For LGBTQ+ Calgarians and their allies, the Labour Day long weekend has become a joyous time of celebration as a result of the annual Pride Parade and its related celebrations. However, in the spirit of the queer liberation movement, and its evolution particularly over the last fifty years, one must not forget that this is also a time to reflect on the past and the maladies that afflict the greater queer community.
Growing up as a young queer person in a world that has been fairly unaccepting of those outside the heteronormative was undoubtedly an added stressor and pressure on top of what the average young adult would have to deal with. In addition to the number of changes and challenges that are faced by adolescents as they grow up in today’s society, the addition of sexual and/or gender minority status does not make the years as a young adult any easier.
In my own experience this took on the form of seemingly countless major depressive episodes recurring throughout the entire duration of my young adult years. It cannot be emphasized enough the impact of discrimination (in any form) upon the human mind and its ability to cope and manage even the simplest of every day stressors. The sheer alienation and social isolation that I experienced as a result of the homophobia that surrounded my everyday life as a young adult led to great personal turmoil and internalized homophobia. The comments of teachers in the Catholic school system, family members at Thanksgiving dinner, and peers who often were trying to simply take the spotlight off of them during these formative years, had a lasting and severe impact on my own mental health growing up.
The process of coming out, while grueling, awkward, and wholly emotionally draining, played a crucial role in my own road to recovery from mental illness. The support that I was given during this process is something that I can never downplay or discredit in the advancement of my personal story. The implementation of a network of family, mentors, and friends during this incredibly difficult time is without a doubt one of the most important factors in combating mental health problems that arise from discrimination and internalized heterosexism. This network and their positive responses was undoubtedly one of the essential influences in my personal road to recovery, as I know it has been for countless other queer individuals in my life.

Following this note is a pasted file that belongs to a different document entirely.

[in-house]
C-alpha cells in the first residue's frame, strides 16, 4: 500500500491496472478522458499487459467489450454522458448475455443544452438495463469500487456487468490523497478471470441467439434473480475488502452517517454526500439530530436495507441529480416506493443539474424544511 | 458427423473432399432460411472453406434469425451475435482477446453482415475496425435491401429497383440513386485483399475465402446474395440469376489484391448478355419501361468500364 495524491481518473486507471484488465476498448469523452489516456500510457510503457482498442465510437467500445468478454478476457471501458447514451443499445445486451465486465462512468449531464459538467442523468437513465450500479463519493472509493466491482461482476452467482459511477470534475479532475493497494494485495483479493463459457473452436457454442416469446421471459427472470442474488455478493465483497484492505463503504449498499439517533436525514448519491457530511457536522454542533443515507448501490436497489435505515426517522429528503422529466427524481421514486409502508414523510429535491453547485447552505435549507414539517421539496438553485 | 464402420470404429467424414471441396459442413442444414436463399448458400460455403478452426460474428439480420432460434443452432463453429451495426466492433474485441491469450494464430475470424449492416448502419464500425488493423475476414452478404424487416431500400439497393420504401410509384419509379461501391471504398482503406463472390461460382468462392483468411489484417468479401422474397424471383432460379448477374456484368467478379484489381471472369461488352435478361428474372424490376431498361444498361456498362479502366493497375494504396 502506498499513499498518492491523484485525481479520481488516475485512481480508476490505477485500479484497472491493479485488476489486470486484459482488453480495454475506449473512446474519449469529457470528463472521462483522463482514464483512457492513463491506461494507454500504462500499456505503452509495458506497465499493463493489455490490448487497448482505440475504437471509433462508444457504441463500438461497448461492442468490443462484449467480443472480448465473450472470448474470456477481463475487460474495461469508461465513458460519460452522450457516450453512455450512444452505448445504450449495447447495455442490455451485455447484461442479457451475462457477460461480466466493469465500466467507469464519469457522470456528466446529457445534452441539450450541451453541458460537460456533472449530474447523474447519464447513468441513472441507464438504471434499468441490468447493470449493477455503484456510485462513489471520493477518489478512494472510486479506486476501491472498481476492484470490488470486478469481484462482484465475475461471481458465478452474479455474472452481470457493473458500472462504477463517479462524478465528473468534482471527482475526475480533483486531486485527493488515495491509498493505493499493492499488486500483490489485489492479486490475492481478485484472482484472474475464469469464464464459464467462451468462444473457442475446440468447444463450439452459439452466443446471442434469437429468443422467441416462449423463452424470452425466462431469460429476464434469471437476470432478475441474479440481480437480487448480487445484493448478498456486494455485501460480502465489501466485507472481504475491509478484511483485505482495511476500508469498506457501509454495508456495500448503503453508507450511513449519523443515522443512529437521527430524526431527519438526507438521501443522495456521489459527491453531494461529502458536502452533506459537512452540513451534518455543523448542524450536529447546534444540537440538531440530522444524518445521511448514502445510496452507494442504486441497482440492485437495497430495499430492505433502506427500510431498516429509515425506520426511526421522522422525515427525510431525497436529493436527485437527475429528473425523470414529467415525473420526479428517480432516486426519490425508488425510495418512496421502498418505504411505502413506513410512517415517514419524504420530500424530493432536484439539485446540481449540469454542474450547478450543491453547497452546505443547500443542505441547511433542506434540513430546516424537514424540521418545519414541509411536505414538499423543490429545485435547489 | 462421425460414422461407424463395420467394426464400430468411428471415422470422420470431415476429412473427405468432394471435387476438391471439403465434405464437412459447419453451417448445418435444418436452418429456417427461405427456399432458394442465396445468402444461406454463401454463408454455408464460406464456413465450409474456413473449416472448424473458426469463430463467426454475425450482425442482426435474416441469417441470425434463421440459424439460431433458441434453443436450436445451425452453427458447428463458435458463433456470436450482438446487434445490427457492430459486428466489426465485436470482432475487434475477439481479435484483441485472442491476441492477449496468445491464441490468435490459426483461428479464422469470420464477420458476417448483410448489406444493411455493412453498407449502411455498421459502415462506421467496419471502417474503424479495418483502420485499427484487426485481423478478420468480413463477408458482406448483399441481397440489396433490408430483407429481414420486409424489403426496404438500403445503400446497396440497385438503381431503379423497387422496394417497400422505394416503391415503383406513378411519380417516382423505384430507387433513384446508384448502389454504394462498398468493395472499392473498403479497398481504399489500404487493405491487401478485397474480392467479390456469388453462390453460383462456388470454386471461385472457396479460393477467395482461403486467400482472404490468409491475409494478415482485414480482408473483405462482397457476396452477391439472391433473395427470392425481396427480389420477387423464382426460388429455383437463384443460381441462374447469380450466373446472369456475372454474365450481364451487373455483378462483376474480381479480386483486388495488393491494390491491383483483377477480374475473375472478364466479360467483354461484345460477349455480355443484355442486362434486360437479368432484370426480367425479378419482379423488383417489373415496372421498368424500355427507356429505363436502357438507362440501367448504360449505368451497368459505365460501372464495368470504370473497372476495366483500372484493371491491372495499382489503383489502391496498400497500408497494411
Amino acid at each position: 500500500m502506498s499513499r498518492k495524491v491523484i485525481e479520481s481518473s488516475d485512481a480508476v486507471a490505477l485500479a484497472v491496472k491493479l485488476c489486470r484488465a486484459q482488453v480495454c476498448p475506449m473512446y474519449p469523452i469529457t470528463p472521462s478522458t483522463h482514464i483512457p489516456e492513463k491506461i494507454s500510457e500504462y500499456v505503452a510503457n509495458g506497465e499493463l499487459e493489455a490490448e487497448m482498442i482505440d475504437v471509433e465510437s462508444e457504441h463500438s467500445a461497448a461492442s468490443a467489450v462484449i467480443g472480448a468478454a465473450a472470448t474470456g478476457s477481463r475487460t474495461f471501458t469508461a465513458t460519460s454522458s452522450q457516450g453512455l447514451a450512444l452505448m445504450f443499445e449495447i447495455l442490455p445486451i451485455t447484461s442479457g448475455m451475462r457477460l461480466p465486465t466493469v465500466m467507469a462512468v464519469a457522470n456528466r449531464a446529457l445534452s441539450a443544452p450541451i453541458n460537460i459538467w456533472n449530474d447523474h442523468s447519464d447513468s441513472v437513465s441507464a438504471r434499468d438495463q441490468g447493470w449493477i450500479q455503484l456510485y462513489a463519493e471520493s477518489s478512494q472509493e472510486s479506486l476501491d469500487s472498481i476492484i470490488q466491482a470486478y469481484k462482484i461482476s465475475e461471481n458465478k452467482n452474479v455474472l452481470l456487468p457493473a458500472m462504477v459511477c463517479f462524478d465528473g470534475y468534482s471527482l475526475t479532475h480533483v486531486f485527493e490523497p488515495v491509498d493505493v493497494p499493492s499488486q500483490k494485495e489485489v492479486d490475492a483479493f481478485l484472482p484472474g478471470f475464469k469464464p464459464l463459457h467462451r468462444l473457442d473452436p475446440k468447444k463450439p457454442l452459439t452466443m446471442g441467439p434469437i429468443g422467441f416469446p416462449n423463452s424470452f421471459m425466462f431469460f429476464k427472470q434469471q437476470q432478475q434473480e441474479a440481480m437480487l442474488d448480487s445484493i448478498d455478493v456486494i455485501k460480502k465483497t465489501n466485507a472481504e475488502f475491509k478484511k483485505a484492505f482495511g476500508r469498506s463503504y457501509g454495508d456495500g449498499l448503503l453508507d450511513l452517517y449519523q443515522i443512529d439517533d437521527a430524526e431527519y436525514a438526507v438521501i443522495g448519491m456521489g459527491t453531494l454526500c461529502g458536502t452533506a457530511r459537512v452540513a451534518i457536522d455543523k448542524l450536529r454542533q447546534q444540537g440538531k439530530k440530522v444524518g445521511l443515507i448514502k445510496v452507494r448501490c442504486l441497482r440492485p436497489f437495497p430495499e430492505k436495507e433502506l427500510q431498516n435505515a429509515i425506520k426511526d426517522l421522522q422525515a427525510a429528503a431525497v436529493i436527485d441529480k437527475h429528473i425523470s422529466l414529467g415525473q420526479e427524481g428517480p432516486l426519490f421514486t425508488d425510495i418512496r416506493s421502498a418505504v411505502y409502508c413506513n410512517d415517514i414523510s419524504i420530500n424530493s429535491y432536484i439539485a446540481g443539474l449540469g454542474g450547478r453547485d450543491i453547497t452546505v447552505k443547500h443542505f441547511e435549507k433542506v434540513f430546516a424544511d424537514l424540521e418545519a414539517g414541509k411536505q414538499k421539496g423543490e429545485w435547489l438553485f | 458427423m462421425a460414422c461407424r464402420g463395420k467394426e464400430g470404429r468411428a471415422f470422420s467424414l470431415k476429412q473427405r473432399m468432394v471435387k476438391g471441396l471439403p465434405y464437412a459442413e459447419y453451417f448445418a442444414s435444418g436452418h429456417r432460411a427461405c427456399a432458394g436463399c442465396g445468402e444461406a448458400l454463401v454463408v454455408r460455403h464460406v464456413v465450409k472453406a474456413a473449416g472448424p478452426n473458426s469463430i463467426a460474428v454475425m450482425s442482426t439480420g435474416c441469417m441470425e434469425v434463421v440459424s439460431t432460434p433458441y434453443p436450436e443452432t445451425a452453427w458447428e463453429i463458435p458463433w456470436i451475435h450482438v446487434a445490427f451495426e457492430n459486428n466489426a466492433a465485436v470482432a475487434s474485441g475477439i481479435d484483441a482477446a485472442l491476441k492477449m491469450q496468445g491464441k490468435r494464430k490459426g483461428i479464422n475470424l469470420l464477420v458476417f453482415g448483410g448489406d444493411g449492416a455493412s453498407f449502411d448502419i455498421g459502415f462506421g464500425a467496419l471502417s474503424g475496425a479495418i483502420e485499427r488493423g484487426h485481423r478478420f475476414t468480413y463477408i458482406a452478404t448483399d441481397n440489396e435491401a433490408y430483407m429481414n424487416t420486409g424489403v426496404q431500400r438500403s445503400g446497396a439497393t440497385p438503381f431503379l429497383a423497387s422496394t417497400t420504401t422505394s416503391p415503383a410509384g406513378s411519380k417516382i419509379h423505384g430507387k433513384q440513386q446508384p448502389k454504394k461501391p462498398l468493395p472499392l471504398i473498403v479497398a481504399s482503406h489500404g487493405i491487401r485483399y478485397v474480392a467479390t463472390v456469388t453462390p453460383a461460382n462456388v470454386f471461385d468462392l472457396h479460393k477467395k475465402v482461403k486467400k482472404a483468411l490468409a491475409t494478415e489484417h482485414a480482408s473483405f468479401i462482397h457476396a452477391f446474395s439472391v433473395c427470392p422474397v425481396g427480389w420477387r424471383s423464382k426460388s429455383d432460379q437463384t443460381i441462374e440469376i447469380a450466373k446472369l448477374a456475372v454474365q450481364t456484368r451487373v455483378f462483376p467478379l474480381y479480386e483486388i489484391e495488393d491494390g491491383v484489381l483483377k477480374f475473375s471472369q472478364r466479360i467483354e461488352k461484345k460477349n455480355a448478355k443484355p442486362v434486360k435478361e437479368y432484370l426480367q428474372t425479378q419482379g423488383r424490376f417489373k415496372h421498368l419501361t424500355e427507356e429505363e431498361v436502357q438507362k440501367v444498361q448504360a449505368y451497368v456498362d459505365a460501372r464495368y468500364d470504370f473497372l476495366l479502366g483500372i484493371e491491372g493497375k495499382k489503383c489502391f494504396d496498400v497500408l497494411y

What I hope for in the future is that those around queer individuals, or those who have yet to disclose themselves as being of sexual or gender minority status, merely offer themselves as a resource and be cognizant of the language that they are using. Such a great part of the decline towards mental illness among queer identified individuals is the persistent verbal harassment that they experience each and every day. As well, we mustn’t allow ourselves to fall into the false belief that Pride is merely about parties, rainbows, balloons, and floats; but rather retains a deeper meaning in the ongoing struggle of queer people in their fight to simply exist, and a big part of that being their personal mental wellness.
My story is one of hope, and one of recovery. If anyone is reading this and is feeling alone or that my words resonate with what they are currently experiencing, what they need to know is that (as cliché as it has become) is that it does get better. This too shall pass.
Happy Pride Calgary.